Discipleship. This leads directly to the third question related to where we can model genuine, selfless love under the circumstances. Jesus calls us to pay special attention to and care for the vulnerable, the elderly, and those who are particularly compromised by the virus. While the vast majority of us will suffer little from the Coronavirus, others will lose their lives. In light of this, bravado with regard to our faith (God’s protection) and positing the false choice between life and economic security (human avarice) do not reflect the way of Jesus. Worshiping God entails our commitment to a life of selfless love and God’s vision of beloved community for all.

It feels very counterintuitive, therefore, but to separate ourselves from one another temporarily is our most profound act of worship. To worship God in spirit and in truth means to worship with those closest to us as we shelter in place during the great adaptation. We will come through this. God is not punishing us, nor will God ever abandon us. “We know that all things work together for good, “ St. Paul reminds us, “for those who love God, who are called according to his purpose” (Rom 8:28). Think about all our precautions as acts of love and true worship. To paraphrase James, “Religion or worship that is pure and undefiled is this: to care for the most vulnerable and protect oneself and others from the virus” (James 1:27). To adapt the United Methodist Morning Prayer of Thanksgiving accordingly:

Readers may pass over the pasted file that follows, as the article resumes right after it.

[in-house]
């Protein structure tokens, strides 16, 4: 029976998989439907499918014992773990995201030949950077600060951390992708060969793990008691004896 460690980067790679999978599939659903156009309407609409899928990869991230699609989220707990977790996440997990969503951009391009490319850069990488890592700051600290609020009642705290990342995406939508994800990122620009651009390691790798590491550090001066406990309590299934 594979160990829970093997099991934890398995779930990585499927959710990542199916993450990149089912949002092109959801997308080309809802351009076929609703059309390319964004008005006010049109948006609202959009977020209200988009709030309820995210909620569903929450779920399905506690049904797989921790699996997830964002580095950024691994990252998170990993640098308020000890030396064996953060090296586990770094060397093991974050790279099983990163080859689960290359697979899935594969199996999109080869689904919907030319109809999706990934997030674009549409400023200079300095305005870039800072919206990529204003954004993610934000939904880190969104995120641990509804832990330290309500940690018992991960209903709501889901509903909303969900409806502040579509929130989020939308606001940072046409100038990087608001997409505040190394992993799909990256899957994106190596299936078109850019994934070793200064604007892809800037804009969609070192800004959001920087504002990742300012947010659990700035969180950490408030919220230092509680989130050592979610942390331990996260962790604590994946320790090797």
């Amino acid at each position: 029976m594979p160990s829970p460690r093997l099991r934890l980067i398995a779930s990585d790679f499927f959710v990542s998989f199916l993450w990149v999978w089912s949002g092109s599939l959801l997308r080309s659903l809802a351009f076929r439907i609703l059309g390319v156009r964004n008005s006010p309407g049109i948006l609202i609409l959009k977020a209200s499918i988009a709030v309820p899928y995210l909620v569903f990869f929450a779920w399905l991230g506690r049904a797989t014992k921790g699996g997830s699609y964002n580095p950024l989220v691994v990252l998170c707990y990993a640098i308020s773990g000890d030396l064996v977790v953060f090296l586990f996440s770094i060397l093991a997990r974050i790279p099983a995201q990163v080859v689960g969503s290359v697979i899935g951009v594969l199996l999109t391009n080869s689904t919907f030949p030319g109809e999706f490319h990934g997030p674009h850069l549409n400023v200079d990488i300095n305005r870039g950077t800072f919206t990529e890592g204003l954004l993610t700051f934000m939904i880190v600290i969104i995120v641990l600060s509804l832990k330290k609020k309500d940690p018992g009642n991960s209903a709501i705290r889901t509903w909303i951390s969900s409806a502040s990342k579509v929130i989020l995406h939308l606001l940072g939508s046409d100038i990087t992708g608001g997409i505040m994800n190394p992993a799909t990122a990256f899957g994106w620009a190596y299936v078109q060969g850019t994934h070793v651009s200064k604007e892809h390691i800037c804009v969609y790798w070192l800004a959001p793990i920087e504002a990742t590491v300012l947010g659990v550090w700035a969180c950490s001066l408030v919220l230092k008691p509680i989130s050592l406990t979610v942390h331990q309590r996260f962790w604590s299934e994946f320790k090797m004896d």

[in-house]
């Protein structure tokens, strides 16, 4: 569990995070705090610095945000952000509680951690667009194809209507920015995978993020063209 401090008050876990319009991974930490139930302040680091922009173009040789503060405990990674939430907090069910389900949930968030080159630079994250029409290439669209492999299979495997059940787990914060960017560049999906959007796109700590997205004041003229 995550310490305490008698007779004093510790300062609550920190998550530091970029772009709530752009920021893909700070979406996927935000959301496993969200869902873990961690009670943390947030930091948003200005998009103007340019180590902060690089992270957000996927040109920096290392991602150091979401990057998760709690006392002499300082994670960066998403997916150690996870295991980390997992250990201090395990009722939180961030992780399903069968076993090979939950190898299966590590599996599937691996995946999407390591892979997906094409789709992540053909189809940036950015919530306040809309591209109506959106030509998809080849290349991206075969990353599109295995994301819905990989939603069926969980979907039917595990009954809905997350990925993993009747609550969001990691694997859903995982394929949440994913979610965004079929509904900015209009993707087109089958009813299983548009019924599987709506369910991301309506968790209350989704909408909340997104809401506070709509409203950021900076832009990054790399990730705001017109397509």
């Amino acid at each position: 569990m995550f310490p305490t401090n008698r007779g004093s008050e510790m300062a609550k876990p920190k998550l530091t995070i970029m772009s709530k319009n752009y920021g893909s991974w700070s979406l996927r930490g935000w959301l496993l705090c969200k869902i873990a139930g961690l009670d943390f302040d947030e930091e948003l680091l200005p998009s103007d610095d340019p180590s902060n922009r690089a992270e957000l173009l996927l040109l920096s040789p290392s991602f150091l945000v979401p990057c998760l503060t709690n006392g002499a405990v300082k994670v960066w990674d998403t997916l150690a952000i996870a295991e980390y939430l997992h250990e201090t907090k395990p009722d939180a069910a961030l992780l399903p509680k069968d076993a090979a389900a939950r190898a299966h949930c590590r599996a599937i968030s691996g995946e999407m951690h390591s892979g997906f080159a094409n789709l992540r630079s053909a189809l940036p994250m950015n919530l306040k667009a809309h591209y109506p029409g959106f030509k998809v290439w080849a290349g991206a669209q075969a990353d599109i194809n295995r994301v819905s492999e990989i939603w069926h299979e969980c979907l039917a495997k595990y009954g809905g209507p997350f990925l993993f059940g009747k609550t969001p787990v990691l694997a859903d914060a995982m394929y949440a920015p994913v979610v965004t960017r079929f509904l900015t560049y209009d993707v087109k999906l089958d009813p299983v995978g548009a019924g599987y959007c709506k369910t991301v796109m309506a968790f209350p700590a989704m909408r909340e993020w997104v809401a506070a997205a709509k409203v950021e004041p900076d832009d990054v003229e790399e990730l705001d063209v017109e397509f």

New every morning is your love, great God of light, and all day long you are working for good in the world. Stir up in us desire to serve you, to live peacefully with our neighbors – by complying with social distancing and by worshiping safely in the security of our own homes—and to devote each day to your Son, our Savior, Jesus Christ the Lord. Amen.


Paul W. Chilcote, PhD is a retired elder and member of The Florida Annual Conference strategic leadership team. He has served as a professor at Africa University, Asbury Theological Seminary, and Duke Divinity School.